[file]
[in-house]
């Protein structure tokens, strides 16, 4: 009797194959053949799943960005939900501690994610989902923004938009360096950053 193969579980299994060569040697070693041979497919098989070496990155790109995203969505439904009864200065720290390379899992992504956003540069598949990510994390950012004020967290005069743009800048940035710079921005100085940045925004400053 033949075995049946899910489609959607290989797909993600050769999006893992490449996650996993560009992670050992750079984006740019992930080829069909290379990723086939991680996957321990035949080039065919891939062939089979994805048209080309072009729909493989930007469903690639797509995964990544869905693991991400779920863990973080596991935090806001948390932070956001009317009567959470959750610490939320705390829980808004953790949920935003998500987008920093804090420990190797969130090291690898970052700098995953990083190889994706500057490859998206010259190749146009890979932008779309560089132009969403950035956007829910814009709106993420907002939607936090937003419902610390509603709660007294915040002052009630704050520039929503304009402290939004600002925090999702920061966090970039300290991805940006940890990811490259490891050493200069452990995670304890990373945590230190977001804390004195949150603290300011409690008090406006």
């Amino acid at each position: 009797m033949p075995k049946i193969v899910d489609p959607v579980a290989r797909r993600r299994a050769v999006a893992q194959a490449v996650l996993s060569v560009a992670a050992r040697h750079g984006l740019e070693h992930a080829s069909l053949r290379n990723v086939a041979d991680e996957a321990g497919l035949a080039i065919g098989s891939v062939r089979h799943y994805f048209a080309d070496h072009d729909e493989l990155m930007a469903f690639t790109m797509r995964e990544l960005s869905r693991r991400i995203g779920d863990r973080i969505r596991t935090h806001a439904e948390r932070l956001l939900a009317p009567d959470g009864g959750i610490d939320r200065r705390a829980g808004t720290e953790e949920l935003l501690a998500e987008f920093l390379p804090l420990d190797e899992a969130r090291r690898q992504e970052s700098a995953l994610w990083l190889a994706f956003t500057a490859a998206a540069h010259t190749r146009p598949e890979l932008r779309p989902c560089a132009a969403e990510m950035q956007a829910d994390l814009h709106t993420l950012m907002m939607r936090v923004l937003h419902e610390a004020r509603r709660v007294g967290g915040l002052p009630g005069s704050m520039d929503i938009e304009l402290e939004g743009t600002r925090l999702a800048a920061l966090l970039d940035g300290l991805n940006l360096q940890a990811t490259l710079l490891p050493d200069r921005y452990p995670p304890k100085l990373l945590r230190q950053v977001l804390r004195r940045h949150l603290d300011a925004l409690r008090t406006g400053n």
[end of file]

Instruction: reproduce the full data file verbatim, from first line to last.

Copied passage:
[in-house]
């Protein structure tokens, strides 16, 4: 009797194959053949799943960005939900501690994610989902923004938009360096950053 193969579980299994060569040697070693041979497919098989070496990155790109995203969505439904009864200065720290390379899992992504956003540069598949990510994390950012004020967290005069743009800048940035710079921005100085940045925004400053 033949075995049946899910489609959607290989797909993600050769999006893992490449996650996993560009992670050992750079984006740019992930080829069909290379990723086939991680996957321990035949080039065919891939062939089979994805048209080309072009729909493989930007469903690639797509995964990544869905693991991400779920863990973080596991935090806001948390932070956001009317009567959470959750610490939320705390829980808004953790949920935003998500987008920093804090420990190797969130090291690898970052700098995953990083190889994706500057490859998206010259190749146009890979932008779309560089132009969403950035956007829910814009709106993420907002939607936090937003419902610390509603709660007294915040002052009630704050520039929503304009402290939004600002925090999702920061966090970039300290991805940006940890990811490259490891050493200069452990995670304890990373945590230190977001804390004195949150603290300011409690008090406006």
């Amino acid at each position: 009797m033949p075995k049946i193969v899910d489609p959607v579980a290989r797909r993600r299994a050769v999006a893992q194959a490449v996650l996993s060569v560009a992670a050992r040697h750079g984006l740019e070693h992930a080829s069909l053949r290379n990723v086939a041979d991680e996957a321990g497919l035949a080039i065919g098989s891939v062939r089979h799943y994805f048209a080309d070496h072009d729909e493989l990155m930007a469903f690639t790109m797509r995964e990544l960005s869905r693991r991400i995203g779920d863990r973080i969505r596991t935090h806001a439904e948390r932070l956001l939900a009317p009567d959470g009864g959750i610490d939320r200065r705390a829980g808004t720290e953790e949920l935003l501690a998500e987008f920093l390379p804090l420990d190797e899992a969130r090291r690898q992504e970052s700098a995953l994610w990083l190889a994706f956003t500057a490859a998206a540069h010259t190749r146009p598949e890979l932008r779309p989902c560089a132009a969403e990510m950035q956007a829910d994390l814009h709106t993420l950012m907002m939607r936090v923004l937003h419902e610390a004020r509603r709660v007294g967290g915040l002052p009630g005069s704050m520039d929503i938009e304009l402290e939004g743009t600002r925090l999702a800048a920061l966090l970039d940035g300290l991805n940006l360096q940890a990811t490259l710079l490891p050493d200069r921005y452990p995670p304890k100085l990373l945590r230190q950053v977001l804390r004195r940045h949150l603290d300011a925004l409690r008090t406006g400053n």